There is an alternate way I wound up switching to when I broke the only bit I had the right size for the job. Draw a circle slightly larger the size you need on the tub, then drill a hole with a regular bit pretty close to center. Working with a sharp X-Acto knife, cut 4 to 8 lines through the tub to various points on the outside of the circle.
Step 4: Push the length of PVC pipe that you cut in step 2 through the hole near the bottom of the tub and secure with epoxy, plumber's putty, or even the all mighty king of adhesives: Duct tape. There should be a snug fit to ensure that as small an amount of fog as possible is lost when the machine is running. Try to keep the inserted end of the pipe as close the bottom of the tub as possible (I'm actually going to try cutting the PVC on an angle to aim more of the fog towards the bottom this year) to allow for maximum chill time.
Step 5: Decorate your fog chiller. Either make it so that it is hidden from sight (mine is green because it was going to be hidden among some bushes), or design it to be a set piece in and of itself (a fire breathing dragon perhaps? a cauldron? you are only limited by your imagination here).
Step 6: Test it. Put the lid on securely (don't tape it shut as you do need to get in there to add more ice as necessary on Halloween; be warned, when you do open it, you will get a face full of fog, and it will take a few minutes to get the fog going again, but if you run it for more than a few hours, you will need to add more ice or the effect will become progressively worse) Just run the machine for a few minutes without ice to see if there are any leaks in your system. Also test various locations in your yard to see how the architecture and wind conditions impact the direction of the fog. You don't want to just send all of your hard work rolling into your neighbor's yard, do you? If you have the time, pick up three or four bags of ice to see how the cooling affects fog direction/strength. Don't open the bags, just toss them in, that way you can save them for Halloween night.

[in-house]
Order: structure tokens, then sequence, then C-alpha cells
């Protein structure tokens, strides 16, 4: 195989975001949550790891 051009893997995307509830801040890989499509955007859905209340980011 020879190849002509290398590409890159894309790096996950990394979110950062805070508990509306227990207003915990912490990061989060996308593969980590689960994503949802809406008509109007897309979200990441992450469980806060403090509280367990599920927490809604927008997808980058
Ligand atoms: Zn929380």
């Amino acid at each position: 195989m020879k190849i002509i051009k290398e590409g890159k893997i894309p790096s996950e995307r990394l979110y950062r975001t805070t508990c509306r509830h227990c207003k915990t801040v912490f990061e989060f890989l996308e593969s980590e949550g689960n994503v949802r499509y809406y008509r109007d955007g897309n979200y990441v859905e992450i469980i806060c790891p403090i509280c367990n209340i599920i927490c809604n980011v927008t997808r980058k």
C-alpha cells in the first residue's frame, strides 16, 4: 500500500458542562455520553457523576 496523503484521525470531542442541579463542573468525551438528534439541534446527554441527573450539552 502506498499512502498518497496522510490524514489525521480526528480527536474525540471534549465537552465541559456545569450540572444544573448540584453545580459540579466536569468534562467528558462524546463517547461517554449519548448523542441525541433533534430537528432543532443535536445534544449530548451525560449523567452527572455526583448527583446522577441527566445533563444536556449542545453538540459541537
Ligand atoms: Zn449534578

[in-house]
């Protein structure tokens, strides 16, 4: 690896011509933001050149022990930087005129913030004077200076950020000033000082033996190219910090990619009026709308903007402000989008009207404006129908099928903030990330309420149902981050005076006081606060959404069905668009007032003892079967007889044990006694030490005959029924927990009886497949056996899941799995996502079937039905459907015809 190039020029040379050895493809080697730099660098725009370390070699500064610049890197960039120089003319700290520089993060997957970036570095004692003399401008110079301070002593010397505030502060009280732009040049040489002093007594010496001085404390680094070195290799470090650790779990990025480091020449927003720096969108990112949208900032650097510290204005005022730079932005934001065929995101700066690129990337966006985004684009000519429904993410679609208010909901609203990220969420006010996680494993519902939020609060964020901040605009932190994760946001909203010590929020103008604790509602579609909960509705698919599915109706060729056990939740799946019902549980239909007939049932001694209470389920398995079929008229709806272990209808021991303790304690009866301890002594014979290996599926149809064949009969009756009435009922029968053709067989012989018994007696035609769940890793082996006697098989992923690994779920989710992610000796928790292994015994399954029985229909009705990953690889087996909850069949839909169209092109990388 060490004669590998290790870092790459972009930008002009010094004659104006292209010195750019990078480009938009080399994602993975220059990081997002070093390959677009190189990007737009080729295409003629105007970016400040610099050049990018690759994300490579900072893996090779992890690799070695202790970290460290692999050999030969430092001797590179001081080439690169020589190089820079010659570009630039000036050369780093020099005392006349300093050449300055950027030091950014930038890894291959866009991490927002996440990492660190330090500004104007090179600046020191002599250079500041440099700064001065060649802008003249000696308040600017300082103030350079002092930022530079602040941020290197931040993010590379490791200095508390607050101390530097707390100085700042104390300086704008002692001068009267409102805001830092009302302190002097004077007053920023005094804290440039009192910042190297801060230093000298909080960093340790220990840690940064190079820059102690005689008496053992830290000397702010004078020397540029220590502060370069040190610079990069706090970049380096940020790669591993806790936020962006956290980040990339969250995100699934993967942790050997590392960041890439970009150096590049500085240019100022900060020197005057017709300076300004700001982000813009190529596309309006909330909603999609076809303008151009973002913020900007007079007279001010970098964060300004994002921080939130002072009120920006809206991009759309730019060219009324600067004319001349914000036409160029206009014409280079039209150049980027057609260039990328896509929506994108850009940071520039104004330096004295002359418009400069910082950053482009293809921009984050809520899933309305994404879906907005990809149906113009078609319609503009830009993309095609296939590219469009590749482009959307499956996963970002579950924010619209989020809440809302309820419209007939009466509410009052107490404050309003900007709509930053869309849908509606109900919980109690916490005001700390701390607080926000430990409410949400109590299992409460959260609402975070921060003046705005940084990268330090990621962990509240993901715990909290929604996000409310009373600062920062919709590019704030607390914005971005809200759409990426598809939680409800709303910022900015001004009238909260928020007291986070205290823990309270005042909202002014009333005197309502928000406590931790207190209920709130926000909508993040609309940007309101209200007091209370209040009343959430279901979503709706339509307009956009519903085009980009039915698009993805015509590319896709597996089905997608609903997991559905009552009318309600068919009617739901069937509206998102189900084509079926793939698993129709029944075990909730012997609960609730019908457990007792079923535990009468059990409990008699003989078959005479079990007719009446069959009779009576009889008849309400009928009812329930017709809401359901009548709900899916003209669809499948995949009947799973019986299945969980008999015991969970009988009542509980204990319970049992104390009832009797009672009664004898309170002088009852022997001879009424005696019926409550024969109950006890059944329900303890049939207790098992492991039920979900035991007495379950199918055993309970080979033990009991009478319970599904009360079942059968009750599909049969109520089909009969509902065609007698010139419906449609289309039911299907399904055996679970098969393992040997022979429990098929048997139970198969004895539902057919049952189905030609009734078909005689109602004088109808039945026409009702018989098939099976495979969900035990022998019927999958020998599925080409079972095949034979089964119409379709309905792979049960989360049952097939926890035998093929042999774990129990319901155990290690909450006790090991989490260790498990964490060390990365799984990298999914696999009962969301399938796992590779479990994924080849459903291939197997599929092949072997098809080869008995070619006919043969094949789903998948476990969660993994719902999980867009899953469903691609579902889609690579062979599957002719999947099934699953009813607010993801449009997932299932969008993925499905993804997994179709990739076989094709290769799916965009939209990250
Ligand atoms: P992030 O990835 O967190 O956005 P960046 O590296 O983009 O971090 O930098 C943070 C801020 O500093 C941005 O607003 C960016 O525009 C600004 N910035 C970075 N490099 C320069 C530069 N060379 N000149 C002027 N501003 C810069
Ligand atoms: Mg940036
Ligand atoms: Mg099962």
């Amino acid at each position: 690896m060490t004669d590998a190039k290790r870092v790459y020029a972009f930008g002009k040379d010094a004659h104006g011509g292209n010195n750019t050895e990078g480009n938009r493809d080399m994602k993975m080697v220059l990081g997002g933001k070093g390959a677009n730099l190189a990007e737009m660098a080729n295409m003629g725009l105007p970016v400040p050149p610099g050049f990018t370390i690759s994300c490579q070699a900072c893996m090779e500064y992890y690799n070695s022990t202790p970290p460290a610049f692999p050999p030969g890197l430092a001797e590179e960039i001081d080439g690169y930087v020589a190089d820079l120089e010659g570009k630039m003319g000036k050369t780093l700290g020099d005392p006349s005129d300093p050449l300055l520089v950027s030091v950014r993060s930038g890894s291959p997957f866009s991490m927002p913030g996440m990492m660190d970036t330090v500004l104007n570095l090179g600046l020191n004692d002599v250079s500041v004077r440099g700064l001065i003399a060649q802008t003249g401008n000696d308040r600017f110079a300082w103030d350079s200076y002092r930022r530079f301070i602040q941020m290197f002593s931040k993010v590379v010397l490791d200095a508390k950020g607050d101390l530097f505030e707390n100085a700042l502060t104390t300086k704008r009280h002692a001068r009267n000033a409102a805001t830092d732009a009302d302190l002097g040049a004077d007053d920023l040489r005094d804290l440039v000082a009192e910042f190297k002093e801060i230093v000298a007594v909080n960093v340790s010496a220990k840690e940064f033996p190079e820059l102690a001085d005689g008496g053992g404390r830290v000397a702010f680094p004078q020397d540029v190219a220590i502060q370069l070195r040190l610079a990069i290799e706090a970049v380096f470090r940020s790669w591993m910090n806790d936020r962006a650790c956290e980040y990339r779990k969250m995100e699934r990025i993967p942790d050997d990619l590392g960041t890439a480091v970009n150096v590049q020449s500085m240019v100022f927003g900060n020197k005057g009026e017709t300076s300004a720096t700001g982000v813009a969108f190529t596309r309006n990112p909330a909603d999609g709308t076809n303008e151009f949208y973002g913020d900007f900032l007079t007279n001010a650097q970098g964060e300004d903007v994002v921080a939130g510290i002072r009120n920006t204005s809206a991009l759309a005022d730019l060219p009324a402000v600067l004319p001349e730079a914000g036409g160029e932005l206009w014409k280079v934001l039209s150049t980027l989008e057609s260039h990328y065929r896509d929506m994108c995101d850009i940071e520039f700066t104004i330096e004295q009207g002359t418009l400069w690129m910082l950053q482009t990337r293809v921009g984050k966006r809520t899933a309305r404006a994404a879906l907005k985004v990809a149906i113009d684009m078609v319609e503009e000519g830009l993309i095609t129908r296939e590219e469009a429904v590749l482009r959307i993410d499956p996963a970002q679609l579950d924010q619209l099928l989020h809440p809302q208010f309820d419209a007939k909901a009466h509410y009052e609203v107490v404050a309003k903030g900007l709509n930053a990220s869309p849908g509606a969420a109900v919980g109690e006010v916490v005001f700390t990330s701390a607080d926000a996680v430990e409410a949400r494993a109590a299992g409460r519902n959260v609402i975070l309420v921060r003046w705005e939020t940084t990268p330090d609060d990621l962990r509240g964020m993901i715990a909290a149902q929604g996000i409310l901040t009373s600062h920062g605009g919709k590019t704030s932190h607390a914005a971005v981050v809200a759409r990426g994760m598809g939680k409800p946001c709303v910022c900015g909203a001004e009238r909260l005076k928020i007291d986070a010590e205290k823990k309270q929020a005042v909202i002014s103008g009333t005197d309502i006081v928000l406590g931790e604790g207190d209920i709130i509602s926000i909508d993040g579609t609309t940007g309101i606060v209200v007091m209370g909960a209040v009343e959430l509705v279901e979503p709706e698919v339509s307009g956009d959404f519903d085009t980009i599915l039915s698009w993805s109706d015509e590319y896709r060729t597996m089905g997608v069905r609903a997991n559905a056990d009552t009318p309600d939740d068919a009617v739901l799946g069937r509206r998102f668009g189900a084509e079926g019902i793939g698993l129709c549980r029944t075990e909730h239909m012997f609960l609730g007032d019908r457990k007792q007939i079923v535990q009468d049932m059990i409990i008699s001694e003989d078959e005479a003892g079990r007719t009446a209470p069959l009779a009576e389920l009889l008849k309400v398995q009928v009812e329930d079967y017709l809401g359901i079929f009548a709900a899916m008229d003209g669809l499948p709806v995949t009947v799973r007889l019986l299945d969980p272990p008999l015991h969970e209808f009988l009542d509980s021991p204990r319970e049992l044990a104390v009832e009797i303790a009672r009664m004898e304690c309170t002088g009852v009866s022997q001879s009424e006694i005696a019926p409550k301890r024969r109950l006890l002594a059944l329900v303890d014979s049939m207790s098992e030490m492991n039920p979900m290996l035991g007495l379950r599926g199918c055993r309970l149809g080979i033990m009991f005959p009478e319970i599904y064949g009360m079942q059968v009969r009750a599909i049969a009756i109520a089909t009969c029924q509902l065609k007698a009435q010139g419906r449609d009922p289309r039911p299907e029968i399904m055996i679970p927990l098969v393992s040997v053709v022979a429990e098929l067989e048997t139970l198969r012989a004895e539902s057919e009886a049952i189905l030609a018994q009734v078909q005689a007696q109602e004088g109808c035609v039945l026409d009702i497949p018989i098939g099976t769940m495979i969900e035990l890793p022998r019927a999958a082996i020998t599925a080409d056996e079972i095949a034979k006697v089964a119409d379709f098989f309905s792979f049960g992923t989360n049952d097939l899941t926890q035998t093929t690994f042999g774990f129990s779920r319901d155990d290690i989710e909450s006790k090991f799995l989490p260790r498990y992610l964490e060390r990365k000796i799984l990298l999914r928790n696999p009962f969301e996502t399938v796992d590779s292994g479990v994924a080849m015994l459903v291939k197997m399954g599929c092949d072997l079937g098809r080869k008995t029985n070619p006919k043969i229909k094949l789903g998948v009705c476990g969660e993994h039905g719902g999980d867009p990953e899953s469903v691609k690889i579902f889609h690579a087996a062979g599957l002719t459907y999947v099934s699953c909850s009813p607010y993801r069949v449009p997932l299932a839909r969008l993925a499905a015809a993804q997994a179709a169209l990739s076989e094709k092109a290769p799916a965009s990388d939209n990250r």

Step 7: The Big Night. Load that sucker up with bags of ice (you don't even need to open them) and set your timer to shoot off maybe once ever 45 seconds to a minute, maybe less, maybe more; you'll be able to see pretty quickly if it needs further adjustment. The fog will go into the tub and will very slowly roll out of the two higher holes. The remainder will stay trapped in the tub and be far more dense than the first few minutes. Add some colored spot lights aimed very low at the machine from various points throughout the yard (last year I dedicated three lights to this: one opposite the machine in the front of the yard, one right next to the machine and aiming away from the yard, and one aiming straight past the machine, but any light you aim low will add an eerie hue to the proceedings) and presto! Instant ambiance that makes even cheaper store bought decorations look creepy.
This shot was taken with only three bags of ice in the machine and already the fog moved slower and did not go nearly as high. Without the chiller, the fog would shoot straight up past the second story windows.
A long post, but worth it if you get through it. Enjoy.